Courtland-Oakfield United Methodist Church
10295 Myers Lake Ave NE, Rockford
Three activities occupied me during the summer I turned 16: I took U.S. History in summer school to get it off the credits check-list; I took driver’s training for obvious reasons; and I fielded ground balls at every available opportunity.
I bought a smooth rubber ball, baseball-sized, just the right weight, and soft enough to bounce well on the grass in our backyard. I threw it at a target drawn in chalk on the back of our garage. Sometimes I tossed it gently and worked on charging slow rollers. Other times I threw hard to stretch my range. Sometimes I worked on technique; other times I worked on accuracy.
I worked on the short hop, the long hop, the pivot and quick release, the line drive, and if I could hit the garage siding just right, I could get pop ups. I loved fielding ground balls, and those hours behind our garage paid off the next spring when competing for the second base job. Even though I struggled to hit my weight at the plate, when I got to college it was fielding ability that kept me on the team.
Those hours behind the garage taught me something I’ve never forgotten: After thousands of repetitions, some things become second nature, automatic. Gracefulness and confidence come, maybe without even thinking.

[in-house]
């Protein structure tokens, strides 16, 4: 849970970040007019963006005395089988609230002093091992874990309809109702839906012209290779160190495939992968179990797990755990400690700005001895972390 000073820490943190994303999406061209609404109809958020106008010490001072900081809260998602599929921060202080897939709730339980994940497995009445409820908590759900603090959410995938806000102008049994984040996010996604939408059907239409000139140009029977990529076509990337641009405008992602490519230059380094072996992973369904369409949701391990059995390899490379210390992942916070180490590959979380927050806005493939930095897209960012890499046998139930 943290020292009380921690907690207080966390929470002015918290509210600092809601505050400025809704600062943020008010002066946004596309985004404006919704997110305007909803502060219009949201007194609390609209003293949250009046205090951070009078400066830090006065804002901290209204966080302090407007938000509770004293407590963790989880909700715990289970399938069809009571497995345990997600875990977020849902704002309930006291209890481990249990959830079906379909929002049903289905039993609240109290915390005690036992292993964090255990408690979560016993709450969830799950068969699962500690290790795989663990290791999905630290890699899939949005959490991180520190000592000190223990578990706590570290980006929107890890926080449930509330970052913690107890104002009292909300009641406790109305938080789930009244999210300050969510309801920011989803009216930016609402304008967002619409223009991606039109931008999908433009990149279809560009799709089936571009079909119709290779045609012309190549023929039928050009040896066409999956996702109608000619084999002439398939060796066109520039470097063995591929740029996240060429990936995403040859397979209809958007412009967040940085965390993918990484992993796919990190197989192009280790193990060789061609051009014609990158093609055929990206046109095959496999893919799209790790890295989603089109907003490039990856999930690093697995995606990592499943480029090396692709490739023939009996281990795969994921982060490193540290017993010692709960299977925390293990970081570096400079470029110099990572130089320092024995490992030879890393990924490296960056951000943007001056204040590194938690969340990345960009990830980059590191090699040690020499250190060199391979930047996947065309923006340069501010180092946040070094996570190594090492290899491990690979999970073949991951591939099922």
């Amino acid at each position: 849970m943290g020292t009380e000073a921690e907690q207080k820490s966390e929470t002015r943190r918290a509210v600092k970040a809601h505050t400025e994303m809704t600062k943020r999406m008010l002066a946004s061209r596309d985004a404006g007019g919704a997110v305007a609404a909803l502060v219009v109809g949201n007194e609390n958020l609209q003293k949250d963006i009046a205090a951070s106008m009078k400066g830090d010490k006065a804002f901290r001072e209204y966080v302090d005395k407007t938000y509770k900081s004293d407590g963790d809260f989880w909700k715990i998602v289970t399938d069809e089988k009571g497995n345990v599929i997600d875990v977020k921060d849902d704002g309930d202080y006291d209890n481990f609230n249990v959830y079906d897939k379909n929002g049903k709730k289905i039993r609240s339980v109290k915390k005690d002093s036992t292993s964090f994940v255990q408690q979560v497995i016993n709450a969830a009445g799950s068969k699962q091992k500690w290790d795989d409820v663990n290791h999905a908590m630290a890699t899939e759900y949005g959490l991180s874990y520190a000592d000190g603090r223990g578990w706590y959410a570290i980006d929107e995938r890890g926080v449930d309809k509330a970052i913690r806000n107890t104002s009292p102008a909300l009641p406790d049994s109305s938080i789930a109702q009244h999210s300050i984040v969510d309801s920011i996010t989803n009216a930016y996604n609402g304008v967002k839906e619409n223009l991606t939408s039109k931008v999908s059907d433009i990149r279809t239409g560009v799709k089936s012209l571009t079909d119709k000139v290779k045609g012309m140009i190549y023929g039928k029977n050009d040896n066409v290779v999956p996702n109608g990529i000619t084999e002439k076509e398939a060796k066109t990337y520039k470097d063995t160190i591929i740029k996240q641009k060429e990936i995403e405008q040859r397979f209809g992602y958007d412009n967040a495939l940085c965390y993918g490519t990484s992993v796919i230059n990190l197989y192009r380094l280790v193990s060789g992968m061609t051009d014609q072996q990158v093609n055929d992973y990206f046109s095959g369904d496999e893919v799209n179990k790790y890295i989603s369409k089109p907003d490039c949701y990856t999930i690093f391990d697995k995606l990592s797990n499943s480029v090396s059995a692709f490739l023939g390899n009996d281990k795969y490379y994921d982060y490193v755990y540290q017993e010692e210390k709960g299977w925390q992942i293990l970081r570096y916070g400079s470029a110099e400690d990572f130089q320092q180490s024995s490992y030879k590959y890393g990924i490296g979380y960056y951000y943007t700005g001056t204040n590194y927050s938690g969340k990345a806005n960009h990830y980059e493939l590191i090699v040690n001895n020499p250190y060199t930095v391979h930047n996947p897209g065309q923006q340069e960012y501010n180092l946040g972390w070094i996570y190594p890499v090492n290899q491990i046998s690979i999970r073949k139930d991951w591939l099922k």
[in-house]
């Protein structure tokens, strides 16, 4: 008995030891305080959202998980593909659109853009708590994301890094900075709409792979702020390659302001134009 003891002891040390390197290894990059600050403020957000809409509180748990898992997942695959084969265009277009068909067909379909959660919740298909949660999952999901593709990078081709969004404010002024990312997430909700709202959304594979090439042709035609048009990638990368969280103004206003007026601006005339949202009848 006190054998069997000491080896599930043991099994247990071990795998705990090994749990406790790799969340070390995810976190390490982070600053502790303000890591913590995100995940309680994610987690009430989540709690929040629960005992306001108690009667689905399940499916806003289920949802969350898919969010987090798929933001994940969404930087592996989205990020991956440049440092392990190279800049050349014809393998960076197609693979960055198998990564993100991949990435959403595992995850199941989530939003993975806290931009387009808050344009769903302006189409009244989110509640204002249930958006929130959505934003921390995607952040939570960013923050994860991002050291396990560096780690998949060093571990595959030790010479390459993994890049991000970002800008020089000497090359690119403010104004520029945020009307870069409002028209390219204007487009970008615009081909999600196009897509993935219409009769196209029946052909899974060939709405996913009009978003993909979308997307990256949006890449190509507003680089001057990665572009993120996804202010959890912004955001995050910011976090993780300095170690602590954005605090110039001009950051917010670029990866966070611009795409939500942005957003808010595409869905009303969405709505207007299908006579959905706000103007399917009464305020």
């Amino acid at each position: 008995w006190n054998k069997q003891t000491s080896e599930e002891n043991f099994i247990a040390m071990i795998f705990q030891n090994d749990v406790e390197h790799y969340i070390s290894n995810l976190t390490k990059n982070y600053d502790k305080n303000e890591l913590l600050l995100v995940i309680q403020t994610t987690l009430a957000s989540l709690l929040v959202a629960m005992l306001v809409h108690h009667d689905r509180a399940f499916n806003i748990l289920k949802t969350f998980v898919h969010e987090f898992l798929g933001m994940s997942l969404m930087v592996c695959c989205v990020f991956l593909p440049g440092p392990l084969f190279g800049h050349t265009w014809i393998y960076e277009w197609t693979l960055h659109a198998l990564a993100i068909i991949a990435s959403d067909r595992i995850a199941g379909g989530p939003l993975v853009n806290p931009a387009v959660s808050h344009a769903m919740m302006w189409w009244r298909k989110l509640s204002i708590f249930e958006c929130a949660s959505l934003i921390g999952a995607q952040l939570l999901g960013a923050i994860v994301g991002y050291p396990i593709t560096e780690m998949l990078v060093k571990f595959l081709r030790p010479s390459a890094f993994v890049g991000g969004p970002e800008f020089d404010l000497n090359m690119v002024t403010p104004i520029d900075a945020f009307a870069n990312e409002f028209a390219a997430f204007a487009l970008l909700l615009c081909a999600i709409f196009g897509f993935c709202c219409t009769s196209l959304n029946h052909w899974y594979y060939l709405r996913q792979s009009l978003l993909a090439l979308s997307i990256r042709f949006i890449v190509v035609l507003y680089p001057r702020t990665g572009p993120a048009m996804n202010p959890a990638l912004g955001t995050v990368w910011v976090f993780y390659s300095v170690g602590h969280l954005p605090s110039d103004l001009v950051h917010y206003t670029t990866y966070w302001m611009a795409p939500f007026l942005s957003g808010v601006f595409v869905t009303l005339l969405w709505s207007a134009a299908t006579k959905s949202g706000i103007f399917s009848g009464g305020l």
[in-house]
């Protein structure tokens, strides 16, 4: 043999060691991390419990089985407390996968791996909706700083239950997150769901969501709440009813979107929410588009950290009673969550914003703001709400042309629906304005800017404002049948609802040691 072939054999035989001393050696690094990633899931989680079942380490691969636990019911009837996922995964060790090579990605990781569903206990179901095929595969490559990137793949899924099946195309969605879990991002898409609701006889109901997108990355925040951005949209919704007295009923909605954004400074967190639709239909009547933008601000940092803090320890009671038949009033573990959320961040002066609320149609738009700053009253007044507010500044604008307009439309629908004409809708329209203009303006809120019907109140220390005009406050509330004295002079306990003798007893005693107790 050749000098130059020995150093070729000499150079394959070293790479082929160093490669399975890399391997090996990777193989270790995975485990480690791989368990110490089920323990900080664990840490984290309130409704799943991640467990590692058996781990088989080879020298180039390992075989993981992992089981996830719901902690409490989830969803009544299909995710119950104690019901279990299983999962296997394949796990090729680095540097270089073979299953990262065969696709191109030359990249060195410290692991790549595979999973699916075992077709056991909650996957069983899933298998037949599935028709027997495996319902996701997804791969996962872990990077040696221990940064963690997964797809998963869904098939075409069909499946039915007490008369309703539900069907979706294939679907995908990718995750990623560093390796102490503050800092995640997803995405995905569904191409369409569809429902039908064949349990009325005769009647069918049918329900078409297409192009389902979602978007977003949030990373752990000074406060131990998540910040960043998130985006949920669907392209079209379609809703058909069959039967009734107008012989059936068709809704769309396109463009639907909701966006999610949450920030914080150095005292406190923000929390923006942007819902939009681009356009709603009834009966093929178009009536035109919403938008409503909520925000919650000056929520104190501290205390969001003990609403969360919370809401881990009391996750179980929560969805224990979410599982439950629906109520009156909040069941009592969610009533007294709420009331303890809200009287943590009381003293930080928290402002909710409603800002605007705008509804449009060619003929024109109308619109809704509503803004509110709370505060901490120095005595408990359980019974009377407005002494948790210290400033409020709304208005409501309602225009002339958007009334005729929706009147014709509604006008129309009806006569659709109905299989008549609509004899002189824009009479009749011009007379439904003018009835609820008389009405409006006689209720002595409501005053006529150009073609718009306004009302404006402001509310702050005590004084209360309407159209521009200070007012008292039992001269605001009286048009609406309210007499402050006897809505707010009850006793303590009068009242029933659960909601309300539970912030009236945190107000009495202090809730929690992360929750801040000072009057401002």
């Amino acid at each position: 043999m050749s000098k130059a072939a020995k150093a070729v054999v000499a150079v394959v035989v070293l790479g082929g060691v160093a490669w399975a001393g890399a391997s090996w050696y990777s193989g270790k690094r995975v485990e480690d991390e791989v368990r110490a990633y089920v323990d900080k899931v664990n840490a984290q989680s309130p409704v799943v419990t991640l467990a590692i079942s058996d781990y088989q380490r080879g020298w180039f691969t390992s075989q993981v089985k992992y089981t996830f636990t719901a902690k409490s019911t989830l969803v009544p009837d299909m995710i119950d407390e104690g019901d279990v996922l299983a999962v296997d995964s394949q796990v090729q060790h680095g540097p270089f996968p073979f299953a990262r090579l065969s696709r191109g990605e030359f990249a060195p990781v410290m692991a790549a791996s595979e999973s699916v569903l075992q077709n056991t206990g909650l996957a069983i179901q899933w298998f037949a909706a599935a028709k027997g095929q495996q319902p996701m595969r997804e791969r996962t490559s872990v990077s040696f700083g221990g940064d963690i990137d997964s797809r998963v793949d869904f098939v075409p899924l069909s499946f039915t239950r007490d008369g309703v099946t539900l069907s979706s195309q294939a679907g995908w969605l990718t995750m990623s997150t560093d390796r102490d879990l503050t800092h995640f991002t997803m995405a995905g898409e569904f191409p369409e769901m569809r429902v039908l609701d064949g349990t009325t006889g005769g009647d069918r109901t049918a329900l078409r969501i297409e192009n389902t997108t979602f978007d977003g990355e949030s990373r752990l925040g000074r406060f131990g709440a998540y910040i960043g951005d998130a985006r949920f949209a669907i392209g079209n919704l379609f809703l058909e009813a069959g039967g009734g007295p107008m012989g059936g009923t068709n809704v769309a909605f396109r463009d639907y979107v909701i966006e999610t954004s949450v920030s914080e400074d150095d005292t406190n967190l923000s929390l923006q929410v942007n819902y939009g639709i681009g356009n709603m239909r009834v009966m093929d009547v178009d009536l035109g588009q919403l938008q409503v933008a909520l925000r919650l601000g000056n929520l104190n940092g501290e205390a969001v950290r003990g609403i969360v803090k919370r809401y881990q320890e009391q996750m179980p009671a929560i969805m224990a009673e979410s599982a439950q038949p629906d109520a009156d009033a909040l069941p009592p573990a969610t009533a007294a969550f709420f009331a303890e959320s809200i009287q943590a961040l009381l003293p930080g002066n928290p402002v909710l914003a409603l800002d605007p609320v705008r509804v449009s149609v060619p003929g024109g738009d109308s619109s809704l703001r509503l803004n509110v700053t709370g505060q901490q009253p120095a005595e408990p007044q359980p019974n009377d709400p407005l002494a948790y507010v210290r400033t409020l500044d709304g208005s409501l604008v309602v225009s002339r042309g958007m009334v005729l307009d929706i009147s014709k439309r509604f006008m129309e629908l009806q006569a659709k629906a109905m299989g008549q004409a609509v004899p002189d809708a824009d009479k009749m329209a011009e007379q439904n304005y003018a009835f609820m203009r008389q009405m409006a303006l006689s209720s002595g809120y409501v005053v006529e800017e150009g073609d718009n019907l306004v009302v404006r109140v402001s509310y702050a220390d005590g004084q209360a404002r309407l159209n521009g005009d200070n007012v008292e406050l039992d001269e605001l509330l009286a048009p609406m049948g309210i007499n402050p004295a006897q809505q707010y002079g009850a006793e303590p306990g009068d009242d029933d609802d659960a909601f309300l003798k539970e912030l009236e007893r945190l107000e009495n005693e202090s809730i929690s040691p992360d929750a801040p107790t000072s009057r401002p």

Spiritual disciplines like prayer, fasting, service and meditation are like this. When his friends asked him about prayer, Jesus said the most important thing is to keep at it. When the time comes for us to seek or to thank God for direction, or comfort, or courage, or wisdom, thousands of repetitions pay off. The power in prayer comes from practice.
For Christians, the Season of Lent looms ahead. For other faiths, there are other seasons no less vital to growing spiritually. So, if your leanings have a Christian orientation, how’s your spiritual life as Lent arrives March 1? Do you have a “behind-the-garage” place for yourself for practicing spiritual discipline? We don’t have to be athletic to know it is never as easy as it looks. But whether faced with a screaming line drive or a spiritual crisis, gracefulness and confidence can prevail. Practice makes perfect.
If you haven’t already, why not consider thinking ahead to Lent as a chance to spend some time behind the garage, wherever or whatever that may mean to you? Life is complicated, busy, stressful and at times out of balance, but when life hits one at you, would you want to be the one who responds with grace, or the one who wishes they’d practiced more?